Air Purifiers (and other appliances) that have been tested bear the AHAM VERIFIDE mark on a label that provides verified performance data. For air purifiers, the tested ratings include suggested room capacity and CADR for dust, pollen and tobacco smoke, which is explain below.
CADR and Room Capacity
AHAM VERIFIDE air cleaners are tested to ensure they perform according to manufacturer’s specifications for Room Capacity and Clean Air Delivery Rate (CADR). In addition, AHAM is authorized by the US Environmental Protection Agency (EPA) to test for the ENERGY STAR® certification program.
CADR is a measure of the volume of filtered air an air cleaner can deliver in cubic feet per minute. The higher the rating, the faster the unit filters the air. AHAM VERIFIDE air purifiers are tested for the three pollutants - tobacco smoke, pollen and dust, with ratings for each. See more at AHAM’s webiste. http://ahamverifide.org/search-for-products/room-air-cleaners/what-is-the-clean-air-delivery-rate-cadr/#sthash.GhB75MCU.dpuf
Room Capacity is then derived based on CADR ratings. While AHAM provides suggested room capacity, the figure is based on operating the unit at maximum power. For long term real-world use, we recommend using a unit that has up to 50% more room capacity than the actual room size measured in square feet. This will allow the air to be purified efficiently and effectively with the unit run at low or medium settings. This can help save energy and possibly extend the life of the unit. An added bonus is quieter operation as any unit run at maximum speed will be many times noisier compared to running it at low speed.
Another simple way to estimate room capacity is to use CADR as an indication. An average CADR (smoke, dust and pollen) of 200 is ideal for a 200 square foot room with a limit of 300 square feet. That’s a 1:1 (ideal) to 1:1.5 (stretching it) CADR to Room Size ratio.
This is a simple function that’s a toss up between being essential or optional. It can be a useful feature to let the unit clean the air without having to worry about forgetting to turn it off. A typical scenario could be setting it on a 6 or 8 hour timer while you sleep. We’ll say it’s essential in the interest of saving energy by not having a unit run 24/7.
This could be essential for some while completely irrelevant for others. This is usually achieved with the use of an additional carbon or activated charcoal filter. Some designs might incorporate this into the pre-filter or the HEPA filter.
Ionizer and Ozone Generator
An Ionizer or ozone generator is used in some air purifiers. They do not filter air, instead an ionizer produces negative ions that attach to particles in the air. This makes them cling to surfaces instead of floating around. The impurities are not actually removed by a filter, they just attach themselves to various surfaces. This could include your lungs and respiratory tract!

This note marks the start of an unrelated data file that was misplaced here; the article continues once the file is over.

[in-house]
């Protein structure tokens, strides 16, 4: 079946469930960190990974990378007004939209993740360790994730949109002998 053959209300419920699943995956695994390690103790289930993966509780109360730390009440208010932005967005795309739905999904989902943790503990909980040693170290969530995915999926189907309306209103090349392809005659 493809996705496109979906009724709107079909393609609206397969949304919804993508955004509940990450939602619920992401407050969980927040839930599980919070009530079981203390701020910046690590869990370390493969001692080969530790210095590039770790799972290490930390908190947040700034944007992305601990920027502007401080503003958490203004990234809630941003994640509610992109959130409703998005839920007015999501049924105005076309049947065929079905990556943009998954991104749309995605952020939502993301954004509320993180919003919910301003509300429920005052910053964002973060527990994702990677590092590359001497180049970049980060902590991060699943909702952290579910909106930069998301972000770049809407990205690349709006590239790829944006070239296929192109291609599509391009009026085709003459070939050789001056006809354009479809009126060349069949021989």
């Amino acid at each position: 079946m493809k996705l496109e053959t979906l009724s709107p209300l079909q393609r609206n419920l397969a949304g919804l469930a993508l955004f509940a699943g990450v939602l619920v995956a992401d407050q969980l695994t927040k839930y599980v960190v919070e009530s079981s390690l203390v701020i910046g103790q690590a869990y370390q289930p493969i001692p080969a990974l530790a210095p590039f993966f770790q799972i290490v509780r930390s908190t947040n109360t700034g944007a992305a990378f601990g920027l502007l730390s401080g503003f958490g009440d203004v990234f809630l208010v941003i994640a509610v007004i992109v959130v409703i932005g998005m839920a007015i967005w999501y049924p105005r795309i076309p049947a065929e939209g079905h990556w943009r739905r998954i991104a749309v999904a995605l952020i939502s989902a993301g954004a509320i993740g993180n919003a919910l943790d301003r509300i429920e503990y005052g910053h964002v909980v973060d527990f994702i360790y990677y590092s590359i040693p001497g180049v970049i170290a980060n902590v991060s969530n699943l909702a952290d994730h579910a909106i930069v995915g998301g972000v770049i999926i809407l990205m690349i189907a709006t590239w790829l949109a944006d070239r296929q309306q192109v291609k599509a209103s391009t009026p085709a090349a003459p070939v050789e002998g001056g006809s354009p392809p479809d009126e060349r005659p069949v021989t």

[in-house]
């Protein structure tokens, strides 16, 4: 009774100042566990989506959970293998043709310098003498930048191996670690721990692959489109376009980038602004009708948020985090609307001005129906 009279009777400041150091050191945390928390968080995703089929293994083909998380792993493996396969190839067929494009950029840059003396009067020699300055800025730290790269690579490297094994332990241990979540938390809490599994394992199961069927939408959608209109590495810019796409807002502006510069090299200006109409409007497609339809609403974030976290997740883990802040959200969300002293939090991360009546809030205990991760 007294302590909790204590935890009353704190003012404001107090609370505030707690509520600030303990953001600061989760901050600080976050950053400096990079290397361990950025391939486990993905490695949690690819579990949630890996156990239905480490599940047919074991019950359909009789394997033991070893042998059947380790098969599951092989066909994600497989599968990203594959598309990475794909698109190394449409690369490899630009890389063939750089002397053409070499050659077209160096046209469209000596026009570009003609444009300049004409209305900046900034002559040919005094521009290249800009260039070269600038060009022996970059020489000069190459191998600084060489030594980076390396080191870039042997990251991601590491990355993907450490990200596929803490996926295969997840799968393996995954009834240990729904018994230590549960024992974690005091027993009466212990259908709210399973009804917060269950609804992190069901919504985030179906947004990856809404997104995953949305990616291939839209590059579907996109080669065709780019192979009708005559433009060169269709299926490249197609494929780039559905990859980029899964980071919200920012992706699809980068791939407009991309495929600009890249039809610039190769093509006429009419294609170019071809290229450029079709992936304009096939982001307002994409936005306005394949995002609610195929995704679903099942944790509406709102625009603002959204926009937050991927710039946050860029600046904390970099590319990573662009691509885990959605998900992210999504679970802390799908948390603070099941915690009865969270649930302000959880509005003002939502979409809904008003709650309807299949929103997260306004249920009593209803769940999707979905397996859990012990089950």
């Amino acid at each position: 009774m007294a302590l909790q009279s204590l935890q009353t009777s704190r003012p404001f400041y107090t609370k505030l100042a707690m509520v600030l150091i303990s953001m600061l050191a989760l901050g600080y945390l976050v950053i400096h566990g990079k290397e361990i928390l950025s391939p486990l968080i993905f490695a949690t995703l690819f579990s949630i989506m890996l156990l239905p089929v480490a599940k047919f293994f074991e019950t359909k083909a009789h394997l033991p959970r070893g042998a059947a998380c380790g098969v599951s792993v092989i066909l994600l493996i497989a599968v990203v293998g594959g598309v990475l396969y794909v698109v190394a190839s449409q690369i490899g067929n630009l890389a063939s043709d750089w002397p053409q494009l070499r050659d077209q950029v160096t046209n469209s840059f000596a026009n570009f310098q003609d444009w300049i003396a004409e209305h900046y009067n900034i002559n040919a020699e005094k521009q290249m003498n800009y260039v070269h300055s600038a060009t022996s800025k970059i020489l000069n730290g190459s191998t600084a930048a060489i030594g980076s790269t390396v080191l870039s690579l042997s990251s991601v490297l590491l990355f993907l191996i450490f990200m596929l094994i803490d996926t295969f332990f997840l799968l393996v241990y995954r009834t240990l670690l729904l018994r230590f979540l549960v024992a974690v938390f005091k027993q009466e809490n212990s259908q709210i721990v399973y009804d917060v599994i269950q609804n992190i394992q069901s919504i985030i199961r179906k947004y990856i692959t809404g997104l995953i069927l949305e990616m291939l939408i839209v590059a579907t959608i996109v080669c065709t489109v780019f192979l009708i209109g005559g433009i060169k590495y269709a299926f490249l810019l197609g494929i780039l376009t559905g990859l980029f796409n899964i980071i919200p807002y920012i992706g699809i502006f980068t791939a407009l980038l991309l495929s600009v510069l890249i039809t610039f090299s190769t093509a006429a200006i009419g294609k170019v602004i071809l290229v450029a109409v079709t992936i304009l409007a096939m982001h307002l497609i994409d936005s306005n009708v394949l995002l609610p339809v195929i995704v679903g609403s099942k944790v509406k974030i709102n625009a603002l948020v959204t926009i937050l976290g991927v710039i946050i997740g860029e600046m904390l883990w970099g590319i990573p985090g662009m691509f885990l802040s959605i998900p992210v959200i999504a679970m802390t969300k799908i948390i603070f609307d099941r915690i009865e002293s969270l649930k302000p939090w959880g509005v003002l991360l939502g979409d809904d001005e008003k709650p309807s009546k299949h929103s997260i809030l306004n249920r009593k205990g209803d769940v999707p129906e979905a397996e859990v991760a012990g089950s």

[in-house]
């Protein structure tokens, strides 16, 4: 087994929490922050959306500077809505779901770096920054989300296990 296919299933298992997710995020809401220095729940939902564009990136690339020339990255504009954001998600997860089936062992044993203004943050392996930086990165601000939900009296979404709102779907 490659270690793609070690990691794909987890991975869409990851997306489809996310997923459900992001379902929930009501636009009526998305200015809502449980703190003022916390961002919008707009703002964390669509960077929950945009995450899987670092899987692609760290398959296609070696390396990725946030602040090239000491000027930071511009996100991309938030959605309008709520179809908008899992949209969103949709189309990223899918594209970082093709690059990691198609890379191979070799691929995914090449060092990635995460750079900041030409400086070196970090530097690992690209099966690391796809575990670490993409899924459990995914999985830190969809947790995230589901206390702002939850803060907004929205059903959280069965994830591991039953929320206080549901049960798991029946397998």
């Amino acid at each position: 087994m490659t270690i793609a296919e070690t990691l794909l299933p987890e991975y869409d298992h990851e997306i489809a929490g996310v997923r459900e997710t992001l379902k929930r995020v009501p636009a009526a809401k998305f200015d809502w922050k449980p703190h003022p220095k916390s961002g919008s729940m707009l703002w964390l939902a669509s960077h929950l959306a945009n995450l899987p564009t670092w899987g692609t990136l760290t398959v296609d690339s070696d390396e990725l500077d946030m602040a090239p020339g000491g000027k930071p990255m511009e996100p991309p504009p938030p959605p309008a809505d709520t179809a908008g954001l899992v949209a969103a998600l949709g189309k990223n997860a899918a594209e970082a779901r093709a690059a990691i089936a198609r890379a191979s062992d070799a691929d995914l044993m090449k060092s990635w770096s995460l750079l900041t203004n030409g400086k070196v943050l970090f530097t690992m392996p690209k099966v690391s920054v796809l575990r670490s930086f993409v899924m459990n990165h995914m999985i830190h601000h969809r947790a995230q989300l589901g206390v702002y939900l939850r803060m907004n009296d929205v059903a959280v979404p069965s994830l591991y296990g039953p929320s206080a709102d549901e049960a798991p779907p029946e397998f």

Some studies have shown that these charged particles are potent irritants that can cause lung damage.
Ozone is another dangerous substance produced by ionizers and ozone generators. Ozone is 3 bonded oxygen molecules (O3). Exposure to high levels of Ozone is associated with lung disease and is especially dangerous for people with asthma, chronic lung disease or weaker constitutions such as young children and the elderly.
For these reasons we do not like ionizers and ozone generators. In our opinion the potential risks outweigh the benefits.
Air Quality Sensor and Automatic Speed Control
These two features usually come hand in hand. An air purifier with an air quality sensor measures the pollutant level in the surrounding air and then automatically adjusts the fan speed according to the level of pollution.
Most units with these features also have some sort of indicator light which shows the level of pollution - green for clean air and red for polluted air or something along those lines.
While the fancy light show feature is a non-essential visual feature, we do like the automatic operation and think it can be useful. However units with these functions typically command a premium price and you could probably save a hundred dollars on a unit that cleans just as effectively without the bells and whistles.
Best Air Purifier Brands
Honeywell Air Purifier
Honeywell is probably the best known air purifier brand in the USA. It’s also the #1 brand that is most recommended by allergists.
Honeywell makes air purifiers that are generally no-frills workhorses that get the job done effectively and provide years of reliable service at very reasonable prices.
Three of their popular models that easily make it into our top 10 picks are the:
Honeywell HPA300 - great for extra large rooms (AHAM certified for rooms up to 465 square feet) and comes in black, which provides a color alternative to Honeywell’s typically functional looking white designs.
Honeywell 50250 - AHAM certified for large rooms up to 390 square feet and costs a good bit of change less than the HPA300 model above.
Honeywell 17000-S QuietCare - Designed for quieter operation, this model is especially suited for bedrooms and smaller rooms (AHAM certified for rooms up to 200 square feet).
All three models are available with Prime shipping and going for less on Amazon than the Honeywell store.
For Large Room:
390 square feet
- True HEPA
- Carbon pre-filter
For X-Large Room:
465 square feet
- True HEPA
- Carbon pre-filter
200 square feet
- True HEPA
- Carbon pre-filter
IQAir ProHealth Plus Air Purifier
IQAir might not be a household name like Honeywell, but they are considered the best air purifiers in Europe, where standards of quality are usually much higher. And higher quality is indeed the case with the IQAir HealthPro Plus Air Purifier. In fact it is in a totally different class from everything else.
Some of the outstanding features:
Hyper HEPA - this is the grade of air filter used in hospitals and outperforms true HEPA filters by 100x - literally. While a True HEPA filter traps 0.3 micron particles, a Hyper HEPA traps 0.003 micron particles.
900 square foot room capacity! The IQAir has the most powerful fan of any consumer air purifier. And despite that much power, it’s pretty quiet, thanks to the well sealed design that also maximizes filter efficiency.
Winix Air Purifiers
This Korean brand has been manufacturing air and water cleaning appliances for 40 years. They produce some of the best air purifiers.
If you’re looking for models with more features than Honeywell models offer, such as air quality sensors and automatic speed control, then Winix has some excellent options.
Their latest models are competitively priced, but we especially like going for last year’s models which can be bought at a bargain. Last time we checked, the Winix 5500 was going for only $139.99 on Amazon, making it possibly the best value air purifier available in the market.